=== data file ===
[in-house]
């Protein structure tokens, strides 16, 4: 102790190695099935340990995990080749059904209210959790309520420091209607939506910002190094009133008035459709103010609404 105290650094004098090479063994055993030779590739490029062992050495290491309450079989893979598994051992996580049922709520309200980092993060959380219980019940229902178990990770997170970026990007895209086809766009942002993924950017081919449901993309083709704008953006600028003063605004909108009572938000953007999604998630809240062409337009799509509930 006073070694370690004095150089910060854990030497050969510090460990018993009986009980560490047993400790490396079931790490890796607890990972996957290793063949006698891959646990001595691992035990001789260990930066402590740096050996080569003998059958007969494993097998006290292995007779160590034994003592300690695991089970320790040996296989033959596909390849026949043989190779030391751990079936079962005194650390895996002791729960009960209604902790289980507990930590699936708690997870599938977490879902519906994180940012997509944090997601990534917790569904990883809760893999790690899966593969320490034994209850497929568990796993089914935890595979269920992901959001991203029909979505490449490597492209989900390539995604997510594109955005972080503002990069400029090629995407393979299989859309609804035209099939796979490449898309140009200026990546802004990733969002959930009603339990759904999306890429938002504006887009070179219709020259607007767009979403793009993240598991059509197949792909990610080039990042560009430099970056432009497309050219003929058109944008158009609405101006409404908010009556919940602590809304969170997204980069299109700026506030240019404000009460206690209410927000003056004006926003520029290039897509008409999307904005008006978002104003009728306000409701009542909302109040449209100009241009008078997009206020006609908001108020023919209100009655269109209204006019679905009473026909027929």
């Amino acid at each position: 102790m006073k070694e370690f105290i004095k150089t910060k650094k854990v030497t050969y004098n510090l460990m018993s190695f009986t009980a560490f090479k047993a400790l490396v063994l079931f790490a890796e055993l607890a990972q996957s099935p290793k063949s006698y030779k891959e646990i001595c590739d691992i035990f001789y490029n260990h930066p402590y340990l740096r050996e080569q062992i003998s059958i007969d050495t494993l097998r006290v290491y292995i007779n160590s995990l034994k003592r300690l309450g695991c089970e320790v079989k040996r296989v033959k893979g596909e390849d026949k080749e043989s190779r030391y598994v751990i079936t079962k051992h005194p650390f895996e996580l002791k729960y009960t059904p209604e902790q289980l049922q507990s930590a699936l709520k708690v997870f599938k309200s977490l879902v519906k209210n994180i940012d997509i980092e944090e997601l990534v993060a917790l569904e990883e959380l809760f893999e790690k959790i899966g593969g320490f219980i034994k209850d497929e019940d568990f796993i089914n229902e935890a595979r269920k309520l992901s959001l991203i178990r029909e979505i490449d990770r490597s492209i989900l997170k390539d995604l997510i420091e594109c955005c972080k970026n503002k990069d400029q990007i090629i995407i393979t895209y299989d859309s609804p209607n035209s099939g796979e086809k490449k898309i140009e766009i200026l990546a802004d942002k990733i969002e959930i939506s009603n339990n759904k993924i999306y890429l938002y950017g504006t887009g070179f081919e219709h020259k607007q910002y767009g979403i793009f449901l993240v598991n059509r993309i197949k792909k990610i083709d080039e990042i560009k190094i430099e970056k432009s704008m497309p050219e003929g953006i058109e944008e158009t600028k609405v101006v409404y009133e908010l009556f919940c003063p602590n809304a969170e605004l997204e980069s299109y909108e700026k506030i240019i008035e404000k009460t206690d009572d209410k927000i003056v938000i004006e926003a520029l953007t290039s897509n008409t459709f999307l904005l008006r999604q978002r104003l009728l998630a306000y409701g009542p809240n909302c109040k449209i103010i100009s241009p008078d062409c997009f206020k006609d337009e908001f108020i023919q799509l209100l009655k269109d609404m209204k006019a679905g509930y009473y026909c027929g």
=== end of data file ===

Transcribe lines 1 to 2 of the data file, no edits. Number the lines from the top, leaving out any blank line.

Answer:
[in-house]
């Protein structure tokens, strides 16, 4: 102790190695099935340990995990080749059904209210959790309520420091209607939506910002190094009133008035459709103010609404 105290650094004098090479063994055993030779590739490029062992050495290491309450079989893979598994051992996580049922709520309200980092993060959380219980019940229902178990990770997170970026990007895209086809766009942002993924950017081919449901993309083709704008953006600028003063605004909108009572938000953007999604998630809240062409337009799509509930 006073070694370690004095150089910060854990030497050969510090460990018993009986009980560490047993400790490396079931790490890796607890990972996957290793063949006698891959646990001595691992035990001789260990930066402590740096050996080569003998059958007969494993097998006290292995007779160590034994003592300690695991089970320790040996296989033959596909390849026949043989190779030391751990079936079962005194650390895996002791729960009960209604902790289980507990930590699936708690997870599938977490879902519906994180940012997509944090997601990534917790569904990883809760893999790690899966593969320490034994209850497929568990796993089914935890595979269920992901959001991203029909979505490449490597492209989900390539995604997510594109955005972080503002990069400029090629995407393979299989859309609804035209099939796979490449898309140009200026990546802004990733969002959930009603339990759904999306890429938002504006887009070179219709020259607007767009979403793009993240598991059509197949792909990610080039990042560009430099970056432009497309050219003929058109944008158009609405101006409404908010009556919940602590809304969170997204980069299109700026506030240019404000009460206690209410927000003056004006926003520029290039897509008409999307904005008006978002104003009728306000409701009542909302109040449209100009241009008078997009206020006609908001108020023919209100009655269109209204006019679905009473026909027929």